Doing the real work

The illusion of work, versus the act itself

A student makes hundreds of pages of photocopies and takes them home, and the manual labor he exercises in doing so gives him the impression that he possesses the work. Owning the photocopies exempts the student from actually reading them. This sort of vertigo of accumulation, a neocapitalism of information, happens to many. Defend yourself from this trap: as soon as you have the photocopy, read it and annotate it immediately. If you are not in a great hurry, do not photocopy something new before you own (that is, before you have read and annotated) the previous set of photocopies. There are many things that I do not know because I photocopied a text and then relaxed as if I had read it.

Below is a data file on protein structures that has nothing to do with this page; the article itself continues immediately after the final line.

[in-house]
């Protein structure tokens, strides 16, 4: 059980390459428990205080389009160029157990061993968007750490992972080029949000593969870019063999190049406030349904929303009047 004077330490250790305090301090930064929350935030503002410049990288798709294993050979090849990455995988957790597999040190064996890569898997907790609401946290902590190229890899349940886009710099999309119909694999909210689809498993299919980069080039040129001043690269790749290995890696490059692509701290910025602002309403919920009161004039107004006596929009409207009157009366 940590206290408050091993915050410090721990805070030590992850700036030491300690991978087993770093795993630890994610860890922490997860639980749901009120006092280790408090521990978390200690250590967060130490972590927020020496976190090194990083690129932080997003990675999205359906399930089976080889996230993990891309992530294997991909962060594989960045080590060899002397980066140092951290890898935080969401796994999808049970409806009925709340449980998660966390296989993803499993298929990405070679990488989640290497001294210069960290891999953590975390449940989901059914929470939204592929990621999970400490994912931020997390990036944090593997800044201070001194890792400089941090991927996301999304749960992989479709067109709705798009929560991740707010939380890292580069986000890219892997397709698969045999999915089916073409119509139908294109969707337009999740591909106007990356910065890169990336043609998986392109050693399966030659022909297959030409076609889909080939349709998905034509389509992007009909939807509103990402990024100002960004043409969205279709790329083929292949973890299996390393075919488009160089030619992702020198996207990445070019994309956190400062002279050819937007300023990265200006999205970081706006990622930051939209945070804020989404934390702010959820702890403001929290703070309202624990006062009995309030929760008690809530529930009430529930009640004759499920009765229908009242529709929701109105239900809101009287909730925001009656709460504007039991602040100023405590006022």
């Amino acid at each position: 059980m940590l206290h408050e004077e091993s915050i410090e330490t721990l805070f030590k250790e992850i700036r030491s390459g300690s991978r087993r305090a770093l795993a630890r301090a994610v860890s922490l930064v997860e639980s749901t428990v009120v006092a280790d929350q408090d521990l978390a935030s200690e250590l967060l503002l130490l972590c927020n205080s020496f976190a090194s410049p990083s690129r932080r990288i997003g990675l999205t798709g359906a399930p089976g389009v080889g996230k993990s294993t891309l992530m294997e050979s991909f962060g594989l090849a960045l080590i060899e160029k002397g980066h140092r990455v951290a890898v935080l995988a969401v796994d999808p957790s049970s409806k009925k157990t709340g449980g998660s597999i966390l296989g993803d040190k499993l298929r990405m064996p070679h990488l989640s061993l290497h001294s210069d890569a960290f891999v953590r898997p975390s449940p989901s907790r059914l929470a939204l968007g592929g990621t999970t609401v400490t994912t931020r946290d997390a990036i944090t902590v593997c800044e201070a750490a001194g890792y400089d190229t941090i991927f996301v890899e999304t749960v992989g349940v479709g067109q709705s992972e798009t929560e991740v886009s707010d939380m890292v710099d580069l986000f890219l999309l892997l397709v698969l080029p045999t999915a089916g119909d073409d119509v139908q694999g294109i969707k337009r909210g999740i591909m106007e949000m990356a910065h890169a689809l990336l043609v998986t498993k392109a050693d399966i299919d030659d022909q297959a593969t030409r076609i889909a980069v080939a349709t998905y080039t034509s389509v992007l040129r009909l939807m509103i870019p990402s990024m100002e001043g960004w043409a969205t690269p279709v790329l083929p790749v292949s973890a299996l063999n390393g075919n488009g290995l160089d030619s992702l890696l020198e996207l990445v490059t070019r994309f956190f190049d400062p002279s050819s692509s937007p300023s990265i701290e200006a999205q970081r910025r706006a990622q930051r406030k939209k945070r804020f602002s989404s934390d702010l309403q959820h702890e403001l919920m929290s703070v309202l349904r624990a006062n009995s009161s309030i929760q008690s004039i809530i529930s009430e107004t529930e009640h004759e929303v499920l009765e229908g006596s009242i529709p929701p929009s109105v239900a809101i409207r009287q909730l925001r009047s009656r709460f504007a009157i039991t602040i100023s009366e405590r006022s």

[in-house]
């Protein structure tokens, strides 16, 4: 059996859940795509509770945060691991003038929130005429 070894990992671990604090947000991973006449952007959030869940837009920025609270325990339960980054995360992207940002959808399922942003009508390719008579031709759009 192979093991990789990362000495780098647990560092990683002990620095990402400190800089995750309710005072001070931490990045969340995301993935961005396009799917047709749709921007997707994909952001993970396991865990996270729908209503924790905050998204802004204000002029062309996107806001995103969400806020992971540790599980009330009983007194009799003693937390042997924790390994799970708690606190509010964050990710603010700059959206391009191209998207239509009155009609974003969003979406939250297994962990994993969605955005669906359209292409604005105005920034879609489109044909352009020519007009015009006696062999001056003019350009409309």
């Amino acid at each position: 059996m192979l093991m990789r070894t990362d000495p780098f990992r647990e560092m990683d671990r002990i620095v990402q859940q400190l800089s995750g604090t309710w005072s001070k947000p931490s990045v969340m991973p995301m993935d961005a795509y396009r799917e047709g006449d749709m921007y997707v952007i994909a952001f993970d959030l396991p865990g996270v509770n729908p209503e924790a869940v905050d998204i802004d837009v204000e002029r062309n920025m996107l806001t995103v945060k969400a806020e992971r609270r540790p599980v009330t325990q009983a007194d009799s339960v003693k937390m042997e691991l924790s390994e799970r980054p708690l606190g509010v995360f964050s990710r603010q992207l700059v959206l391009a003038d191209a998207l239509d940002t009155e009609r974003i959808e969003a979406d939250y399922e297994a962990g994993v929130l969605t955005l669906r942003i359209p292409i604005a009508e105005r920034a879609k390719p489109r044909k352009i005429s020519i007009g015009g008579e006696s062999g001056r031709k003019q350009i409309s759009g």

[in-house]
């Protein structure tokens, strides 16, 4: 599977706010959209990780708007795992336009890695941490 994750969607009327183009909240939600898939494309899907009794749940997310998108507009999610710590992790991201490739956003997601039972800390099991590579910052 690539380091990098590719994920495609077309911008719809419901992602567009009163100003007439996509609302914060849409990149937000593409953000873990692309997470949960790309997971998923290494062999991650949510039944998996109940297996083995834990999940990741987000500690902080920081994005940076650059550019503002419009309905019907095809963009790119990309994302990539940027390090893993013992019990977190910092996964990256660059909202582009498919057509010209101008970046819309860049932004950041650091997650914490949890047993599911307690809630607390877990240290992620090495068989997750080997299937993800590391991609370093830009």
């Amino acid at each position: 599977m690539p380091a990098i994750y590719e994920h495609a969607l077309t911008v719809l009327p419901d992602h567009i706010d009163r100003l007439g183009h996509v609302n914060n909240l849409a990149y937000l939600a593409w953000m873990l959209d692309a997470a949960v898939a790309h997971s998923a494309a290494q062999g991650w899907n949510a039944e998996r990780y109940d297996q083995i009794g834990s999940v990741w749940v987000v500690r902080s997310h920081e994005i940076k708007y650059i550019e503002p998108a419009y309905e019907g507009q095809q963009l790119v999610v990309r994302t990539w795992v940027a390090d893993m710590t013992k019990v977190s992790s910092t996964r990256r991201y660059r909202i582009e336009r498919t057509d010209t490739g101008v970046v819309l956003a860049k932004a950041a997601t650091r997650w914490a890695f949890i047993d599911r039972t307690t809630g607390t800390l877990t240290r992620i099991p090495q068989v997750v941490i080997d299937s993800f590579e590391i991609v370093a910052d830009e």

Umberto Eco, How to Write a Thesis, pg. 125

There is a crucial distinction between the illusion of work, and work itself—a situation Eco calls “the alibi of photocopies”. Mistaking the former for the latter makes it easy to lull ourselves into a false sense of accomplishment, even as the real task still lies ahead.

I also enjoy Eco’s suggestion that to really know something is to own it. The books that adorn my shelves sit as a visual reminder of some of the knowledge at my disposal—both knowledge that’s already owned, and potential future acquisitions.